Posted September 1, 2018.
“Boy on Dirt Road.” Taken in downtown Cairo, August 2017.
“Greatly misunderstood” was one of the most prominent, recurring thoughts that occurred to me when I first went to Egypt. Alone, armed with a few months of self-taught Arabic as well as a one month intensive course at SOAS, I arrived in Cairo in July of 2017. Something had propelled me to go to one of the four most ancient civilisations of our world, alongside China, the Harappan civilisation and Mesopotamia. The country of the pyramids, of camels, of heat, of pharaohs. But Egypt was so much more than that. Not only a strategically important area in the region, with it’s history of battling the Sinai over Israel, but also connecting the African continent to the Middle Eastern world, while also at a crossroads between Europe and Africa.
I had constantly been warned of going to Egypt. My experiences showed me a kindness of people’s that didn’t have much – as Egypt’s economy is suffering even more so after the 2011-2013 Arab Spring(s) than before. Tourism has inevitably taken a massive hit in the country due to the current political climate, and tourism accounts for around 13% of the Egyptian economy. Taxi drivers, shop-keepers, and the like each would bring up the degree to which the economy has suffered since the rise of Islamic fundamentalism.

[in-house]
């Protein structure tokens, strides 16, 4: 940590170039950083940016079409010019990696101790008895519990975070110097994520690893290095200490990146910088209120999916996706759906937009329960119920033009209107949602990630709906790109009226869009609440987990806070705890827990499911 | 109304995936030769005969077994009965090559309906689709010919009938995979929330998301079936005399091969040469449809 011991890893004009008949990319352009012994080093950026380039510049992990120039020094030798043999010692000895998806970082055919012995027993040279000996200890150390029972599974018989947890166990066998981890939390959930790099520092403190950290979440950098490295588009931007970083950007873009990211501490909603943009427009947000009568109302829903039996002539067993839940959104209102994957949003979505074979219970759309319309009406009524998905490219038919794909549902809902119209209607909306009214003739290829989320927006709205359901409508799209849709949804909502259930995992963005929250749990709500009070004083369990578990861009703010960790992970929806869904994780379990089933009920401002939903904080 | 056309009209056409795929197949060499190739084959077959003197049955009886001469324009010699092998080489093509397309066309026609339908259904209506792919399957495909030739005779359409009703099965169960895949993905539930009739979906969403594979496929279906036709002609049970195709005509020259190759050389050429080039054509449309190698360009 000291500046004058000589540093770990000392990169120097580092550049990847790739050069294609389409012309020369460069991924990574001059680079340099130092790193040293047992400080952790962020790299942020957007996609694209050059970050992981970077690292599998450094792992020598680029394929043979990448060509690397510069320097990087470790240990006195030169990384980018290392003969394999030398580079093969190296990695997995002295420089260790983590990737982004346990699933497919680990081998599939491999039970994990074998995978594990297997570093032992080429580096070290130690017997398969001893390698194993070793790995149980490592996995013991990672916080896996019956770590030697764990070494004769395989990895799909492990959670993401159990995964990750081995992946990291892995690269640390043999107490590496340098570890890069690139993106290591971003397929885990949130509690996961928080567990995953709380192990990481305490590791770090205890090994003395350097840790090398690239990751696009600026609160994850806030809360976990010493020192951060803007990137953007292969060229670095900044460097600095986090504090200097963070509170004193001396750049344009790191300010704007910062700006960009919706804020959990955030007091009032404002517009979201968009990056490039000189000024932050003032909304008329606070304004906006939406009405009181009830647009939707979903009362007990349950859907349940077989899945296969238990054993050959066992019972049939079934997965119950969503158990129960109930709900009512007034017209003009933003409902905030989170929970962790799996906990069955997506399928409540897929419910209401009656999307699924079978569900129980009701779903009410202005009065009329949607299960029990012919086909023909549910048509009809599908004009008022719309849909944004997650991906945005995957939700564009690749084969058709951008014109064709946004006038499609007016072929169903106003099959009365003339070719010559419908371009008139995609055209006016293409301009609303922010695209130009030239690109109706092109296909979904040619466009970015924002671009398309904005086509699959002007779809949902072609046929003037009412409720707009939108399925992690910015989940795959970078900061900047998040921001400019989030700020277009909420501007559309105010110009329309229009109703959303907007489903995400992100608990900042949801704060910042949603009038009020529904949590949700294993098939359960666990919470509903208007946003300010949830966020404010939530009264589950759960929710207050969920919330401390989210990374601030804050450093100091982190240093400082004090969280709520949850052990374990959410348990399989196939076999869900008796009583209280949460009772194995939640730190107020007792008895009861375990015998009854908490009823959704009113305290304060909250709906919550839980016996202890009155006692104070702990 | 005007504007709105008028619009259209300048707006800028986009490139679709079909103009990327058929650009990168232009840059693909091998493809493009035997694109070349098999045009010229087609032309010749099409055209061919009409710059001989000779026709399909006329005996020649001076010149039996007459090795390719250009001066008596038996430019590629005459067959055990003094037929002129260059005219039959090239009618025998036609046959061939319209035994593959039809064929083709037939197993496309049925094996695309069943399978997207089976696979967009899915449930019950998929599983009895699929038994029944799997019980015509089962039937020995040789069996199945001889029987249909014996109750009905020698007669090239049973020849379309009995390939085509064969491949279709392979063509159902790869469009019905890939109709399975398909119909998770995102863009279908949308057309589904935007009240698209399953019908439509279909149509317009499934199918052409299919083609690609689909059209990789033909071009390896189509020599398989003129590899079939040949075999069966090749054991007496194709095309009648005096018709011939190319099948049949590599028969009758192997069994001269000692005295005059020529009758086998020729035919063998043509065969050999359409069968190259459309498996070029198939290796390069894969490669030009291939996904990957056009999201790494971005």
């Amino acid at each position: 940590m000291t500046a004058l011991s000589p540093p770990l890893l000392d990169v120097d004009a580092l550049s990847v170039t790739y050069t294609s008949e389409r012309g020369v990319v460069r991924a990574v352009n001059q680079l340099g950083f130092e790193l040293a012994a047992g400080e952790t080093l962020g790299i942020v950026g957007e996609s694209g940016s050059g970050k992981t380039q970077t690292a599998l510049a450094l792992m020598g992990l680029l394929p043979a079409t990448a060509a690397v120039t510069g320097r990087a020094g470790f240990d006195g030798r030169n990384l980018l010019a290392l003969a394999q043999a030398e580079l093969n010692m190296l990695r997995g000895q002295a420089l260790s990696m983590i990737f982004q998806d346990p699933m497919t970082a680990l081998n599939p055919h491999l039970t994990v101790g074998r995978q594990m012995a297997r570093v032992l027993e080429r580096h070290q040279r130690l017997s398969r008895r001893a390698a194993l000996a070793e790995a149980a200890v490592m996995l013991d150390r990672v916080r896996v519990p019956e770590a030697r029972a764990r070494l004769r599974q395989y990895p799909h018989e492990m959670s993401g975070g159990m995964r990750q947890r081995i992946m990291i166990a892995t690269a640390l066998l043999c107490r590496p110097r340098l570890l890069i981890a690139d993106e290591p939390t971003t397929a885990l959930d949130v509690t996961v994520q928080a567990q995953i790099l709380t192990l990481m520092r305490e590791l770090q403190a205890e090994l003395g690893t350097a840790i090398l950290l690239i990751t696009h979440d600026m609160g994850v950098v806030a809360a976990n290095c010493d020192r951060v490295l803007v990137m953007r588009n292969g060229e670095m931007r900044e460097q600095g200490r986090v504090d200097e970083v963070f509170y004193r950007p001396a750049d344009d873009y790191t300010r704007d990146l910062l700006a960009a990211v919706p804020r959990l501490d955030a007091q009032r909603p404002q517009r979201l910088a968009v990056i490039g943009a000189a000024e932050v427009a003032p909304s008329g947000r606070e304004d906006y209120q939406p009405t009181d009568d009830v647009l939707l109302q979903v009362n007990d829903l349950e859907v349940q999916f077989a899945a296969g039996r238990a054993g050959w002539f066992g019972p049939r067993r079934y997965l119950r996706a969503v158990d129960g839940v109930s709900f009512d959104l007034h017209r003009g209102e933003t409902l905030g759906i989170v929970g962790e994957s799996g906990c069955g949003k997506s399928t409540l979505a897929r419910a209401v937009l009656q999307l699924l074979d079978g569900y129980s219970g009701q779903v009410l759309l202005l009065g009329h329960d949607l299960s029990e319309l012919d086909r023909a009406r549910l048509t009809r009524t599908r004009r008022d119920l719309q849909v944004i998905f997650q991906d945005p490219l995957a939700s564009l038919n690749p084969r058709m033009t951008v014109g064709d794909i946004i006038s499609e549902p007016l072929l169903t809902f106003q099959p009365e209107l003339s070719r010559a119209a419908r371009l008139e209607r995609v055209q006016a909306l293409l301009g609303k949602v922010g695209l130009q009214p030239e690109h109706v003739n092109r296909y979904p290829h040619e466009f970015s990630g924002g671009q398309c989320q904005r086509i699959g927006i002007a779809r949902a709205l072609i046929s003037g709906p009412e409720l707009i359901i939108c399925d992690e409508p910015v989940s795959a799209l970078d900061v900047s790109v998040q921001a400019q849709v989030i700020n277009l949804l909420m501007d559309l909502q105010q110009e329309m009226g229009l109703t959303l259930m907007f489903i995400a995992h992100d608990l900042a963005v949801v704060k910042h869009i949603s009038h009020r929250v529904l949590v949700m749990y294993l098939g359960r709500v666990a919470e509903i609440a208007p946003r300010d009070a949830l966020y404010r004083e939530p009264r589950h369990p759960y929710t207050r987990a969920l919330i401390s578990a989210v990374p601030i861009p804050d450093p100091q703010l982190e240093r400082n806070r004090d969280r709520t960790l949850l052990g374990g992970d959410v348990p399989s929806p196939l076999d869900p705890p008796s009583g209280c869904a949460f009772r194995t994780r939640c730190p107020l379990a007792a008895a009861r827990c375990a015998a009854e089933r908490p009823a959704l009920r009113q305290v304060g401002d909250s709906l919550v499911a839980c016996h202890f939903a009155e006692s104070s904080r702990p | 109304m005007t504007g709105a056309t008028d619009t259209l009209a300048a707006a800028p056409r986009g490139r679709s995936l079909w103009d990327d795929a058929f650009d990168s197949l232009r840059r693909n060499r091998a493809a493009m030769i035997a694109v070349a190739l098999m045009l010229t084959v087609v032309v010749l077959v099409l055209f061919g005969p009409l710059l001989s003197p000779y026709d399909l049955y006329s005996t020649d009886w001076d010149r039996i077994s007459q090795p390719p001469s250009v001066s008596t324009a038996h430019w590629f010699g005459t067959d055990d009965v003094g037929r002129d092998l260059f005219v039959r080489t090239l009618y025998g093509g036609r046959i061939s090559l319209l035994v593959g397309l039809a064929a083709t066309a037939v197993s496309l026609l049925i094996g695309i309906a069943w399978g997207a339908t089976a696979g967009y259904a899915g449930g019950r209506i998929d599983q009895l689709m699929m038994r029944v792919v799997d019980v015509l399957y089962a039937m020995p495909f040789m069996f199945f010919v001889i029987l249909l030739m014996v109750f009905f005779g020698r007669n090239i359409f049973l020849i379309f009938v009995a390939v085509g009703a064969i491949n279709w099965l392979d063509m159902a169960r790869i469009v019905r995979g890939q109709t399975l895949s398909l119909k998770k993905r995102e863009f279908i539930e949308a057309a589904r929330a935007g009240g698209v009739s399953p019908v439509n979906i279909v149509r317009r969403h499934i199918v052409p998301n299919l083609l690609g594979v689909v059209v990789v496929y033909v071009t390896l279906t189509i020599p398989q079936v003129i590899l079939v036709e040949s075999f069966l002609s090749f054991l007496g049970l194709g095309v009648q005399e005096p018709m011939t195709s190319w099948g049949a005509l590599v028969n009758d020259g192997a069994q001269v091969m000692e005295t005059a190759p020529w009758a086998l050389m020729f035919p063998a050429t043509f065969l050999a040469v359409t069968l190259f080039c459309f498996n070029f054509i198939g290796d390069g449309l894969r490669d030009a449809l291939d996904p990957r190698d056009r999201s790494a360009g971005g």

Egypt is currently a military state. There are tanks on the street, military checkpoints every few blocks. However, I saw people approaching the policemen on the street, asking for help with parking their cars. The police would be sitting on pulled up chairs by the side of the street, holding little glasses of شاي (“shay”, meaning: tea) with no milk. The second or third time I arrived in Cairo, I had forgotten to bring USD currency with me. The reason why I needed USD was due to the fact that they only accepted USD to purchase a tourist visa at Cairo International Airport, and I had foolishly arrived with Chinese Yuan (RMB) and the Egyptian Pound. This is one of the ways they get USD into the country, and the rules were therefore rather strict. I found I was unable to purchase my tourist visa without USD. Panicked, I ran to the ATM in the airport. Alas, it was broken. Not knowing what else to do, I hastily approached a police officer. His sun-beaten face quivered with the slightest hint of a smile as I frantically explained to him the issue. Once I was finished, he motioned for me to follow him. He went up to the desk where they would issue visitors their visas, yelling at them in rapid Arabic. The young man behind the desk looked at him a bit crossly, then, without so much more as a nod, beckoned for my cash. Once I had gotten my visa, I thanked the policeman. It was then that he looked at me, smiled, and said “welcome to Egypt.”